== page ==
amfAR, The Foundation for AIDS Research

GMT Grantee Profile:
PEMA Kenya (Mombasa, Kenya)

Improving Access to HIV/AIDS Treatment for Mombasa’s MSM Community

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Strategies

  • Offering legal assistance to MSM sex workers
  • Sensitizing religious leaders, the media, and healthcare providers
  • Holding trainings on how to establish small business, since many gay men and other MSM lack employment
  • Creating safe social spaces where LGBTI individuals and MSM can attend support group meetings and peer-to-peer forums
  • Providing security training to its members to help identify and avoid threats
  • Managing a 24-hour hotline for members

In May 2008, a group of people in Mombasa, Kenya, buried their friend, a gay man who had been shunned by members of his family due to his sexual orientation. They gathered together to give him a proper funeral and to honor his memory. He would surely be very proud to know that these same friends have used his death as the stimulus for starting the first community-based organization in Mombasa that caters to Lesbian, Gay, Bisexual, Transgender and Intersex (LGBTI) individuals. Upon witnessing the death of their friend, it dawned on this group that they would face the same fate if they did not unite and begin organizing themselves.

They began with the name Brotherhood, appropriate at the time as all original members were gay or bisexual men. But only months later they grew to cater to lesbians and transgender individuals and PEMA Kenya was born. PEMA has a double meaning, with the word meaning “a good place” in the language of Swahili, and the acronym standing for Persons Marginalized and Aggrieved.

PEMA Kenya’s original focus was mobilisation activities that engaged community members to disseminate information on LGBTI-friendly sources of treatment, testing, and counselling. The high HIV prevalence (15 percent) among MSM in Kenya was partly due to the fear MSM had in walking into a health facility with a partner and asking to be treated as a couple. Another early goal included creation of LGBTI-friendly public health facilities.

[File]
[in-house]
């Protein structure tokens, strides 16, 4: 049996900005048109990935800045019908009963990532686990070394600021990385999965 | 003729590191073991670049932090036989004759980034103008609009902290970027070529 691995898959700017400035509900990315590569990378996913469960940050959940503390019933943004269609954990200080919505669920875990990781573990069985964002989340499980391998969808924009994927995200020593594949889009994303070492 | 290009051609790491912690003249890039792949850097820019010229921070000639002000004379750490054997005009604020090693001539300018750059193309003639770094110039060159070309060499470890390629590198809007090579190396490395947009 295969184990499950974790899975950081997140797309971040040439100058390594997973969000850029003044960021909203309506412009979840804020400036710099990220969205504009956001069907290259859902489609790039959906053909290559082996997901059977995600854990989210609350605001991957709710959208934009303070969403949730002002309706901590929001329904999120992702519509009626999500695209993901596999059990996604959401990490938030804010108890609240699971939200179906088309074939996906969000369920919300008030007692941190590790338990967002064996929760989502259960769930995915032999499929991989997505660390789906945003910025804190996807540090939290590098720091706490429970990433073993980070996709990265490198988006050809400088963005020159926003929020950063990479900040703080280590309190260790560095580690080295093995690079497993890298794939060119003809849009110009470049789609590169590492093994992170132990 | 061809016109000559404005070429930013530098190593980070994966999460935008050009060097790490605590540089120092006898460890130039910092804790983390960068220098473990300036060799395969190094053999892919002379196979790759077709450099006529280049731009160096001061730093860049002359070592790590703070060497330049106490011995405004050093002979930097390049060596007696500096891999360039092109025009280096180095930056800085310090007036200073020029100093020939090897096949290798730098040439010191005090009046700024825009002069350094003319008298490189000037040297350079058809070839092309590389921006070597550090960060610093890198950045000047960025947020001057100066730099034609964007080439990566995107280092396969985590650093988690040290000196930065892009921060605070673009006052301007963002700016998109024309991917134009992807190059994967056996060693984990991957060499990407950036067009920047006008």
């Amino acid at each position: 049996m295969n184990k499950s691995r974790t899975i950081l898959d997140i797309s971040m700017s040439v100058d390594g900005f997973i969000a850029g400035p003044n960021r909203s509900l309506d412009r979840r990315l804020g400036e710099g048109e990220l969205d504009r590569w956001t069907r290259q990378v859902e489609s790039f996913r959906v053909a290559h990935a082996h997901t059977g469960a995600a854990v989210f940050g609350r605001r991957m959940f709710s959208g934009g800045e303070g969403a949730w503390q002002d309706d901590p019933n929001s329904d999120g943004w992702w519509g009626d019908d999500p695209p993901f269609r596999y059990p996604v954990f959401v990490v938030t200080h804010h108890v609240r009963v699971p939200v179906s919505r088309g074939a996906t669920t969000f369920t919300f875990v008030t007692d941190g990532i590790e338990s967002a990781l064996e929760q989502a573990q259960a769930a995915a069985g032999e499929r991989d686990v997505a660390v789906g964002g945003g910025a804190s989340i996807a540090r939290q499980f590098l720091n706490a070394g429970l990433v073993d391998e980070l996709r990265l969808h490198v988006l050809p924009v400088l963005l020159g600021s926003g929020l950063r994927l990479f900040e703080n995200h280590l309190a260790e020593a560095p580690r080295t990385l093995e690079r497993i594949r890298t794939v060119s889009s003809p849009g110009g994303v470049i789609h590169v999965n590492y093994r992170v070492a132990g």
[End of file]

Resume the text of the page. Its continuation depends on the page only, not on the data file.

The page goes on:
Over the years PEMA has grown to provide a number of diverse services for the MSM community in Mombasa. In addition to finding safe social spaces for MSM and peer meetings and support groups, PEMA also offers legal advice and assistance to MSM sex workers through an in-house lawyer who helps with their release when they are arrested. PEMA also brings in a local group called Protection Desk Kenya to provide security training since MSM often face violent discrimination, as well as additional support through a 24-hour member hotline.

Recently, with the support of amfAR’s MSM Initiative, the group has begun a new program called Facing Fears, courting leaders in the religious community to promote tolerance outside the LGBTI population. The program involves working with religious leaders, many of whom do not approve of homosexuality. “Even with Mombasa’s religious fundamentalism nature,” says Esther Adhiambo, the Programs Coordinator of PEMA Kenya, “we managed to gather religious leaders in a working group to help develop a training manual on the needs of MSM.”

 “What has been surprising is that these religious leaders keep requesting to bring others into the group,” says Adhiambo. Because LGBTI individuals have been living in fear of religious leaders’ mobilizations against them for so long, Facing Fear is helping PEMA Kenya members do exactly that.

 

In their own words

Esther Adhiambo is the Programs Coordinator of PEMA Kenya. 

“I have watched PEMA Kenya grow from an MSM organization of 15 men to an LGBTI inclusive organization of 115 registered members. I have learned that when you involve the community your work becomes easier as they will inform you of their needs, rather than having to come up with ideas yourself. Previously, we the board would decide on the proposals we needed to write, but now we gather information in monthly forums with members to guide our proposals.

You have to be a leader that is reachable by members and to practice horizontal leadership where everyone is involved, and anyone can attend meetings and represent PEMA Kenya and explain what PEMA Kenya does.”